IMHR’s Executive Director, Dr. Keith Crnic, was just published in the Scottsdale Independent with a hard-hitting piece about mental health and fatherhood! You can read the full text below or click here!
As the director of ASU’s Parent-Child Relations Lab, it seems appropriate to me that Father’s Day would come after Mother’s Day — moms are typically the primary caregivers, and dad comes next.
I see it reflected in the research world as well, where studies into fathers’ mental health are second to research into the same area for mothers.
While it is vitally important to continue our understanding of motherhood and the consequences of its many challenges, it is equally important to attend to the mental health of fathers, because it is far too easy for this half of the two-parent dyad to go uncared for. And the consequences of this neglect can last long after childhood has ended.
The impact was clear to me and my five siblings growing up.
My father dealt with a bipolar disorder that had been misdiagnosed as schizophrenia, and the results were a chaotic childhood where the six of us never knew if Dad was going to come home in a glowing mood or a dark and angry one.
This highlights an important distinction: being a stressed parent versus dealing with parenting stress.
Certainly, mental illness is a stressor for fathers and their children. But even a tough day at work can come home with any father, which makes for a stressed parent.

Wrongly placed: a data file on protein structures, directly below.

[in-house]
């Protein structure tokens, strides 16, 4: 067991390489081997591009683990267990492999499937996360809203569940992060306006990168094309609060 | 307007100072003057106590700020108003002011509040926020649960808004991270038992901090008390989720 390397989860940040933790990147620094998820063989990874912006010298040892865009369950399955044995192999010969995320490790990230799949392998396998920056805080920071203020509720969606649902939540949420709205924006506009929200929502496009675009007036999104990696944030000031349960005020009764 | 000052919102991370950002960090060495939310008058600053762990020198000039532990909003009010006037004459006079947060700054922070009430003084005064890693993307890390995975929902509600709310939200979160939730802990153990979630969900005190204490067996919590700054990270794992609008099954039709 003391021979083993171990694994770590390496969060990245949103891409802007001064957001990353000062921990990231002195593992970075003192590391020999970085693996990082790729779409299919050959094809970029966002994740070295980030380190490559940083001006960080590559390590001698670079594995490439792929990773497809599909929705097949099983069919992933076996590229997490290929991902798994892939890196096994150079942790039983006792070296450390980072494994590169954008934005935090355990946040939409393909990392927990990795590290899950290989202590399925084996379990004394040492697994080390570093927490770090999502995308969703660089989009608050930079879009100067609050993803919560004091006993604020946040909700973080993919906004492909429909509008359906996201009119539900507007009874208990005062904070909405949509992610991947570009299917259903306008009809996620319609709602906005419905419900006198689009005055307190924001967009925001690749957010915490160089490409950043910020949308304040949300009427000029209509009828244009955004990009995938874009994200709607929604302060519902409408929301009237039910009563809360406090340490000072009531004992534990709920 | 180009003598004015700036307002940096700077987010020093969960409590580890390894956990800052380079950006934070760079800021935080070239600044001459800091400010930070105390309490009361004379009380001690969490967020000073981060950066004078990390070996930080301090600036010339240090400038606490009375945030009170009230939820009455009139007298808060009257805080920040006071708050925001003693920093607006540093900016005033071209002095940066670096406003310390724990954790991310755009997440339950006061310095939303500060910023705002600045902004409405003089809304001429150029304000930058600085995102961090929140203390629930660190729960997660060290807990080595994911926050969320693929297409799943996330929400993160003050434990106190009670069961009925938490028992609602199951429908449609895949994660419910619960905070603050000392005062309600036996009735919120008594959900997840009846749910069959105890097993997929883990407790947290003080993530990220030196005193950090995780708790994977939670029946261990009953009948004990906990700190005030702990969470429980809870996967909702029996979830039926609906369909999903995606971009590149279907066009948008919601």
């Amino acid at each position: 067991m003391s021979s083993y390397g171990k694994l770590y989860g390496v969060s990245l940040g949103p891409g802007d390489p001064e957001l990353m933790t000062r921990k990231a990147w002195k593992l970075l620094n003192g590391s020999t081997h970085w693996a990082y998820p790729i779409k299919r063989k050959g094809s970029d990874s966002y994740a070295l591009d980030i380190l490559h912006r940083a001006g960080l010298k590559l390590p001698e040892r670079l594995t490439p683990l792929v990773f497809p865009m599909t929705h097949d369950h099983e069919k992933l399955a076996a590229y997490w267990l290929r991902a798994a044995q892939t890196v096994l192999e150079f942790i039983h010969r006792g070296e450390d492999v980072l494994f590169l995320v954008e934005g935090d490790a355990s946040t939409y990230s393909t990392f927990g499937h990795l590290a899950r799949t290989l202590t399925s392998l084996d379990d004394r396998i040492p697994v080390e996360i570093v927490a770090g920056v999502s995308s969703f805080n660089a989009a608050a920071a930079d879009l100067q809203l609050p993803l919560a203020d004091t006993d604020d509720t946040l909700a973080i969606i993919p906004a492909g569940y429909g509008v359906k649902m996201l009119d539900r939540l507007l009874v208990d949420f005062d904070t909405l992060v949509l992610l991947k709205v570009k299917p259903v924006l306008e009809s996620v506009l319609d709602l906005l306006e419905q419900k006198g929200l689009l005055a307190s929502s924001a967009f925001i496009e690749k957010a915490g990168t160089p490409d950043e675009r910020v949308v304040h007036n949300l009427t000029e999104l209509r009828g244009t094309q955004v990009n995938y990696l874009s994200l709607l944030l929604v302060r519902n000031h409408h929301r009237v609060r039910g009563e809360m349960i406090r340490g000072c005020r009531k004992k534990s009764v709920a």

Contrast this with parenting stress, which arises in the home: dealing with a temperamental child, refereeing sibling fights, finding a babysitter on short notice, etc. All of this is typical to the parenting experience, but research shows that when fathers are continually stressed by parenting activities, there can be a rise in mental health issues for both fathers and children.
While mothers still tend to bear most of the responsibility for childcare, fathers are not immune to the challenges of raising children.
In fact, we see from research that the stress accrued through the parenting process is near equal for fathers as it is for mothers.
There is evidence that men can also suffer from depression related to childbirth similar to women, and it can have a significant impact on their interactions with their child and spouse.
With added financial burdens, new responsibilities, and a fundamental shift in the marital relationship, men risk becoming distressed, even depressed.
Parenting is a challenge under even the best circumstances.
Thankfully, we live in a time when, perhaps more than ever before, fathers everywhere are recognizing the importance of their role and are more committed to being engaged as fathers and raising mentally and emotionally healthy children. But we should keep in mind the challenges they face to do so, even though they tend not to talk about the struggles they face.
So, this Father’s Day, tell your dad how grateful you are for the great job he did when you know it wasn’t easy. It will mean more than you know, more even than that box of new golf balls.
And if you’d like to give a gift that can help fathers everywhere, consider a donation in your father’s name to the Institute for Mental Health Research.
With your help, we can discover the strategies will help the next generation of parents and children alike live a life free from the burden of mental illness. And it all starts with research.
Visit imhr.org to learn more.
Editor’s Note: Keith Crnic is the director of the Parent-Child relations lab at Arizona State University and CEO of the Institute for Mental Health Research.